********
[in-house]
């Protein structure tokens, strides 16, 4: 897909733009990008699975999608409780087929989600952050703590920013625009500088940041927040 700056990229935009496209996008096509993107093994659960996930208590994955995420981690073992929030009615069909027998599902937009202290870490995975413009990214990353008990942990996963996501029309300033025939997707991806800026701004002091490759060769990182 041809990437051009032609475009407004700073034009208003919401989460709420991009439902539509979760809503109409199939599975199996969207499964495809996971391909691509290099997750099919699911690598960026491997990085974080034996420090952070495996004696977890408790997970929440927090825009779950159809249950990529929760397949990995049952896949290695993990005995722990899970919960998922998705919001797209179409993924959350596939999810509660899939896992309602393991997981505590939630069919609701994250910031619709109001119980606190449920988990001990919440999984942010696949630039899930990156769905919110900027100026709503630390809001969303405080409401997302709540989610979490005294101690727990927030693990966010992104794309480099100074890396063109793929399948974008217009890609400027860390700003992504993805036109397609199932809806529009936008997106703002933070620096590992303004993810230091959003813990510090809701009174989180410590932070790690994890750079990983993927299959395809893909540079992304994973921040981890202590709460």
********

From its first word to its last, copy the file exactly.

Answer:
[in-house]
């Protein structure tokens, strides 16, 4: 897909733009990008699975999608409780087929989600952050703590920013625009500088940041927040 700056990229935009496209996008096509993107093994659960996930208590994955995420981690073992929030009615069909027998599902937009202290870490995975413009990214990353008990942990996963996501029309300033025939997707991806800026701004002091490759060769990182 041809990437051009032609475009407004700073034009208003919401989460709420991009439902539509979760809503109409199939599975199996969207499964495809996971391909691509290099997750099919699911690598960026491997990085974080034996420090952070495996004696977890408790997970929440927090825009779950159809249950990529929760397949990995049952896949290695993990005995722990899970919960998922998705919001797209179409993924959350596939999810509660899939896992309602393991997981505590939630069919609701994250910031619709109001119980606190449920988990001990919440999984942010696949630039899930990156769905919110900027100026709503630390809001969303405080409401997302709540989610979490005294101690727990927030693990966010992104794309480099100074890396063109793929399948974008217009890609400027860390700003992504993805036109397609199932809806529009936008997106703002933070620096590992303004993810230091959003813990510090809701009174989180410590932070790690994890750079990983993927299959395809893909540079992304994973921040981890202590709460």